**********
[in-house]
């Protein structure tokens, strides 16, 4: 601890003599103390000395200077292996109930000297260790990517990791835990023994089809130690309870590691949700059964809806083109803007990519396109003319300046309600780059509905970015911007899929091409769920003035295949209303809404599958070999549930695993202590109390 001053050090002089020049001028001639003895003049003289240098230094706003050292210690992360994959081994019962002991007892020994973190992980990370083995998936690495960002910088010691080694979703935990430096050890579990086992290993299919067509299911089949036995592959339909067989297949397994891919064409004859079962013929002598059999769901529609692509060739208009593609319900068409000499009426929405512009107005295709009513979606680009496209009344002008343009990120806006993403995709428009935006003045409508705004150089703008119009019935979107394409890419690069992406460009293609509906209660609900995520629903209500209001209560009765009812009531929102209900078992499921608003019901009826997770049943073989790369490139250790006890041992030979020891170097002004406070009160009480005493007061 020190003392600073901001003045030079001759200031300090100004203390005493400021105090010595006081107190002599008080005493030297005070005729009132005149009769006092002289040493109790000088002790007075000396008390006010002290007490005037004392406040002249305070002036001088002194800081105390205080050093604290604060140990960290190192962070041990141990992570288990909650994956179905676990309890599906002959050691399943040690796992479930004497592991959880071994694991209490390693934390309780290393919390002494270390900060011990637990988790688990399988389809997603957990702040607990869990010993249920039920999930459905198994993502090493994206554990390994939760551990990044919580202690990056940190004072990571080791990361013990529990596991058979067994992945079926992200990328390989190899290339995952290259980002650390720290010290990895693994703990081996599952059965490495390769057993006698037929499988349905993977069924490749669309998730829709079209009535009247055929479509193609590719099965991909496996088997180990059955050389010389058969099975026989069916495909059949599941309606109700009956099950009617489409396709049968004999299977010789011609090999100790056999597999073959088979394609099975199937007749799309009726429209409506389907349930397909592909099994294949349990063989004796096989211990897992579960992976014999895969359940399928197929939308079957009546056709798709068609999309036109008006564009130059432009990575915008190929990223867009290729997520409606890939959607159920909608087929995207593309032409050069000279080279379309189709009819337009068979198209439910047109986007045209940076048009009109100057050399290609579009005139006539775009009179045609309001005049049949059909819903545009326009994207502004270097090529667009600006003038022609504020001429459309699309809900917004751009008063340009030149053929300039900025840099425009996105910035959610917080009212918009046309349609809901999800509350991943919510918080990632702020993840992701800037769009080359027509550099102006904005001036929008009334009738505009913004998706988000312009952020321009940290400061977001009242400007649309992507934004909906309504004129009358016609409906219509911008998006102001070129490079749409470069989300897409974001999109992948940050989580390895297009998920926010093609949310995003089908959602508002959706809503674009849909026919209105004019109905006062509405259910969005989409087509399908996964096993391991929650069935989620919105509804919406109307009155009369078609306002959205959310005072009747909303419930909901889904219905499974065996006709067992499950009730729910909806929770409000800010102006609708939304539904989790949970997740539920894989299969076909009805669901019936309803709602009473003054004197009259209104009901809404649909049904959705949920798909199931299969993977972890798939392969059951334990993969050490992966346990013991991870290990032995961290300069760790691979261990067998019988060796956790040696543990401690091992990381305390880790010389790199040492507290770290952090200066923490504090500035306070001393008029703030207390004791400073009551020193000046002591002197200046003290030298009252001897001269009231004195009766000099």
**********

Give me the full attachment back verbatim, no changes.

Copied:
[in-house]
């Protein structure tokens, strides 16, 4: 601890003599103390000395200077292996109930000297260790990517990791835990023994089809130690309870590691949700059964809806083109803007990519396109003319300046309600780059509905970015911007899929091409769920003035295949209303809404599958070999549930695993202590109390 001053050090002089020049001028001639003895003049003289240098230094706003050292210690992360994959081994019962002991007892020994973190992980990370083995998936690495960002910088010691080694979703935990430096050890579990086992290993299919067509299911089949036995592959339909067989297949397994891919064409004859079962013929002598059999769901529609692509060739208009593609319900068409000499009426929405512009107005295709009513979606680009496209009344002008343009990120806006993403995709428009935006003045409508705004150089703008119009019935979107394409890419690069992406460009293609509906209660609900995520629903209500209001209560009765009812009531929102209900078992499921608003019901009826997770049943073989790369490139250790006890041992030979020891170097002004406070009160009480005493007061 020190003392600073901001003045030079001759200031300090100004203390005493400021105090010595006081107190002599008080005493030297005070005729009132005149009769006092002289040493109790000088002790007075000396008390006010002290007490005037004392406040002249305070002036001088002194800081105390205080050093604290604060140990960290190192962070041990141990992570288990909650994956179905676990309890599906002959050691399943040690796992479930004497592991959880071994694991209490390693934390309780290393919390002494270390900060011990637990988790688990399988389809997603957990702040607990869990010993249920039920999930459905198994993502090493994206554990390994939760551990990044919580202690990056940190004072990571080791990361013990529990596991058979067994992945079926992200990328390989190899290339995952290259980002650390720290010290990895693994703990081996599952059965490495390769057993006698037929499988349905993977069924490749669309998730829709079209009535009247055929479509193609590719099965991909496996088997180990059955050389010389058969099975026989069916495909059949599941309606109700009956099950009617489409396709049968004999299977010789011609090999100790056999597999073959088979394609099975199937007749799309009726429209409506389907349930397909592909099994294949349990063989004796096989211990897992579960992976014999895969359940399928197929939308079957009546056709798709068609999309036109008006564009130059432009990575915008190929990223867009290729997520409606890939959607159920909608087929995207593309032409050069000279080279379309189709009819337009068979198209439910047109986007045209940076048009009109100057050399290609579009005139006539775009009179045609309001005049049949059909819903545009326009994207502004270097090529667009600006003038022609504020001429459309699309809900917004751009008063340009030149053929300039900025840099425009996105910035959610917080009212918009046309349609809901999800509350991943919510918080990632702020993840992701800037769009080359027509550099102006904005001036929008009334009738505009913004998706988000312009952020321009940290400061977001009242400007649309992507934004909906309504004129009358016609409906219509911008998006102001070129490079749409470069989300897409974001999109992948940050989580390895297009998920926010093609949310995003089908959602508002959706809503674009849909026919209105004019109905006062509405259910969005989409087509399908996964096993391991929650069935989620919105509804919406109307009155009369078609306002959205959310005072009747909303419930909901889904219905499974065996006709067992499950009730729910909806929770409000800010102006609708939304539904989790949970997740539920894989299969076909009805669901019936309803709602009473003054004197009259209104009901809404649909049904959705949920798909199931299969993977972890798939392969059951334990993969050490992966346990013991991870290990032995961290300069760790691979261990067998019988060796956790040696543990401690091992990381305390880790010389790199040492507290770290952090200066923490504090500035306070001393008029703030207390004791400073009551020193000046002591002197200046003290030298009252001897001269009231004195009766000099």